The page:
“What you do matters” ALSO applies (of course) if you’re a young’un!

The extent of confusion about the relationships between what infants and young children spend their time doing, the development of their behavioral abilities, and the genesis of their ‘interests’ and ‘personality’ is massive, both in the lay and scientific communities. l was reminded of this once again when I read the comments of scientists (the…

The unity of the mind and the physical world…

Stephen was inspired by an earlier exchange of blog entries and comments to raise another question about the origins of “the observer and what the observer sees”. He writes: “I read a fascinating description at the end of a book on Special Relativity by the late physicist David Bohm which implied that all the perception…

When you see autism emerging…

I have a wonderful niece (Lea Ann Thompson) who owns and manages a residence facility for autistic and other impaired young people in Salem, Oregon. Lea Ann and her husband Matt are full of good spirits and do-goodness, with two young sons of her own. Here, she asks a question that commonly arises out there…

Old, but good

My wife Diane and I spent a weekend several weeks ago at the National Academy of Sciences center at Woods Hole, in a beautiful coastal location near the southern base of Cape Cod. The National Academies hold several meetings each year for a group of special senior advisor’s (their ‘President’s Club’), and in part because…

Abby has her ups and downs

I thought that I’d give you a brief update on how little Abby is doing. As you may remember, my daughter’s 4-year-old niece suffered from several minutes of asphyxiation in a playground accident. She emerged from a week-long coma with clear physical and behavioral signs of subcortical brain damage. Abby is now a month out,…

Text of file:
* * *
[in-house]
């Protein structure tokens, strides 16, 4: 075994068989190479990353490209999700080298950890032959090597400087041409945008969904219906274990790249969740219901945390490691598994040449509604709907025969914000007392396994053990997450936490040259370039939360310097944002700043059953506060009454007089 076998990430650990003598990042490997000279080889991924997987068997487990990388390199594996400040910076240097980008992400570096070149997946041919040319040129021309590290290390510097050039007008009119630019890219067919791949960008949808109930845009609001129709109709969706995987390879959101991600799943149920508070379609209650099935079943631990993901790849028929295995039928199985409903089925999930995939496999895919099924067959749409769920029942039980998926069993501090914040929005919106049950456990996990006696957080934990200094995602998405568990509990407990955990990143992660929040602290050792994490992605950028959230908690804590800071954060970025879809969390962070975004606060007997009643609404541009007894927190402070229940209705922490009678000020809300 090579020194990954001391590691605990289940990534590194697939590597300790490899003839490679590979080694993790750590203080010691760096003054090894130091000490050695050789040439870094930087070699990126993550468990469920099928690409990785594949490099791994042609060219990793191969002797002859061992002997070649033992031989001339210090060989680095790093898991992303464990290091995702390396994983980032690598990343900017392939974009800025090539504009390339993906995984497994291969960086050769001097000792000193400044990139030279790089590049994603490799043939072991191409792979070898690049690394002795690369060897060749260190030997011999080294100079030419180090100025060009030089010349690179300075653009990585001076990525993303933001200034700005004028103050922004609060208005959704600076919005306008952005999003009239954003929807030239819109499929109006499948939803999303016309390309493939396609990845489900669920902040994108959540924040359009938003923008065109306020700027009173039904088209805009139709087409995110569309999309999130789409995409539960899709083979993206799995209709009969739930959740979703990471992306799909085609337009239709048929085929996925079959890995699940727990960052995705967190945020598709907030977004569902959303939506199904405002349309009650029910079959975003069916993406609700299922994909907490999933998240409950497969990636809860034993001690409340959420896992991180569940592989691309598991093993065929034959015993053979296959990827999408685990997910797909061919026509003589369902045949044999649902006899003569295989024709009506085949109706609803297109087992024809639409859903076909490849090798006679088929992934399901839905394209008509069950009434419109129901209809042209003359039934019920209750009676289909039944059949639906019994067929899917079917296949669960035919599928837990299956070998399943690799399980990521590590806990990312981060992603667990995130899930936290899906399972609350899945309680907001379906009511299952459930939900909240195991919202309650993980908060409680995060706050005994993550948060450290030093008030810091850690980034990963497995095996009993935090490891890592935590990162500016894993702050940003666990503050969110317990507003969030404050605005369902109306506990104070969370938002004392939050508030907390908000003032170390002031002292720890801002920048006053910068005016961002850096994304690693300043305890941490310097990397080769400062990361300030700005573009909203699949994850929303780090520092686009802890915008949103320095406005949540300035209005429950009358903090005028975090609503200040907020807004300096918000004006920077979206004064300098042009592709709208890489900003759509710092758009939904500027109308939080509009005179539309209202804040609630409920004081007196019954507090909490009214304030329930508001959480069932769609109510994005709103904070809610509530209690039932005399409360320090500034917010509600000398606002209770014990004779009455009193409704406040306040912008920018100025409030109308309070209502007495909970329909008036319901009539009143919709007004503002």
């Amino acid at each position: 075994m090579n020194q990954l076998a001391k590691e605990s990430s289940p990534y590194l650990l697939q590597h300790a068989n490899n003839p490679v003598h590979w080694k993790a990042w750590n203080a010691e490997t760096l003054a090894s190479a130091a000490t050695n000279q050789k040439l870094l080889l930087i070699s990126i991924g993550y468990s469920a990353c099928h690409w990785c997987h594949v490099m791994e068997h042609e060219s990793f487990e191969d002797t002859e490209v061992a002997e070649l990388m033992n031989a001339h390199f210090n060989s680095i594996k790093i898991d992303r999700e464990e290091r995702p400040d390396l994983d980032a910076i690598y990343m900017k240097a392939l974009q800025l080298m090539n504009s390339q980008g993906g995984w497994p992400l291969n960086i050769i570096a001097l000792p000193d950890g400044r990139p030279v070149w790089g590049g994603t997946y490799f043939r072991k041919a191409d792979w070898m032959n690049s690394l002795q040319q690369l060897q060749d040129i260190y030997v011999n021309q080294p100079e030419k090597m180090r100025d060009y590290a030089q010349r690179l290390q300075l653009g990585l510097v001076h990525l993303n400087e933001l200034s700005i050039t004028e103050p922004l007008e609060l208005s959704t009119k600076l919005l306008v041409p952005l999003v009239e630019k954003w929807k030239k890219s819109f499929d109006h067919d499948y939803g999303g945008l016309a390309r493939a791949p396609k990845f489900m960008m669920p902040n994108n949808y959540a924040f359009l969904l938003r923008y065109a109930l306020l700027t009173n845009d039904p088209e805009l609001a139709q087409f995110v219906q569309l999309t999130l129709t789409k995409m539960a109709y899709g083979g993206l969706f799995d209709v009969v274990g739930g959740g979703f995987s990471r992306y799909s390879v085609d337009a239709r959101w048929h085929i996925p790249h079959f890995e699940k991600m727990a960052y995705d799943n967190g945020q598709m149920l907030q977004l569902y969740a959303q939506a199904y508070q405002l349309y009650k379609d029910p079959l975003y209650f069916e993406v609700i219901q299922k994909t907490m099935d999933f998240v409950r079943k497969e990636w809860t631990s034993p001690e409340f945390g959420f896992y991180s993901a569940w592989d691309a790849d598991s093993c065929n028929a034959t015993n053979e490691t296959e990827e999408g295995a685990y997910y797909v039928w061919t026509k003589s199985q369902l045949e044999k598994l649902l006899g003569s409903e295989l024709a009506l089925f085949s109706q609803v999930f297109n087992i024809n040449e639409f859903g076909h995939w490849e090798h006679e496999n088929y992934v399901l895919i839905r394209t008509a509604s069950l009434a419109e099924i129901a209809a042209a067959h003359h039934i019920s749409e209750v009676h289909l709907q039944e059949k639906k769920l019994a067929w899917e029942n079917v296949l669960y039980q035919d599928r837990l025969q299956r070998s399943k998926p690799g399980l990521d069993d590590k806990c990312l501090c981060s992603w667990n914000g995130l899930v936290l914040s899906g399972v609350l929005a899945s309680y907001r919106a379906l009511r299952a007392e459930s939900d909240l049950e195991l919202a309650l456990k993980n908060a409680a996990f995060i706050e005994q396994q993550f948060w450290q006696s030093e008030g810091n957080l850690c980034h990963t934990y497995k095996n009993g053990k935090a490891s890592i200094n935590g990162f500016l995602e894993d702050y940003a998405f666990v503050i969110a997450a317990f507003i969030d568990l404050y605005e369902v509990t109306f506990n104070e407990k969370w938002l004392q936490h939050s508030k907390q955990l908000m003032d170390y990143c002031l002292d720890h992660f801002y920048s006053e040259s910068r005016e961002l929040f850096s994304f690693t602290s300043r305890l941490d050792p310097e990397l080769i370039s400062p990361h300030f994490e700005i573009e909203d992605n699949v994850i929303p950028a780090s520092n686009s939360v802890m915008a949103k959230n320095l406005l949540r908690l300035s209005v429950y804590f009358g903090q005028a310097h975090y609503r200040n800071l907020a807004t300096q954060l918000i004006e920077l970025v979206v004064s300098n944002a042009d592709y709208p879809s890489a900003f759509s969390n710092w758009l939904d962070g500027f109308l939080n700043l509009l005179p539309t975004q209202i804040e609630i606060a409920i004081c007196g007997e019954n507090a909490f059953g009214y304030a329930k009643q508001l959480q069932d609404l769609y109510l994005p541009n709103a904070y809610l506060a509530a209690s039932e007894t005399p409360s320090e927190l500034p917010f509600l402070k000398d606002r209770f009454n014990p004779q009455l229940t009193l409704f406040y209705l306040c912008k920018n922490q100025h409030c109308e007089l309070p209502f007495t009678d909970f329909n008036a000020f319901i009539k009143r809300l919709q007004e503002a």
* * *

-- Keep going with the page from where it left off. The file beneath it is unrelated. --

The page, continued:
What’s it all about?

I initiated this blog for two reasons. First, I sought to provide neuroscience-related information to care-givers and to citizens who might benefit from a brain plasticity-informed perspective. There is an ongoing revolution in brain science that bears powerful implications for our understanding of human neurological and psychiatric impairments and disease, and that informs us about…

Reactive attachment disorder. Part 2.

If you did not read yesterday’s entry, do that first, before reading today’s followup. The situation in a nutshell: An adopted Chinese girl, now 3.5 years of age, has a “reactive attachment disorder” that is commonly expressed by night terrors, parental rejection and an overlay of other cognitive problems. Every standard therapy has been tried,…

A note on “Reactive Attachment Disorder”

About two weeks ago, I received the email letter posted below. I promised the correspondent that I would respond to this heartfelt plea on this blog. As I sit down writing this response, I rue making that promise. The origins of “Reactive Attachment Disorder” are difficult to explain, and strategies to ameliorate it are equally…

Struggling high-school-age readers break out!

We often receive feedback from school administrators, teachers, and therapists like that expressed in the note below. Because they are anecdotal, they usually die in my email Inbox. I thought that I’d post one, just so you get the flavor of what has been a common message: “I have been in the public and private…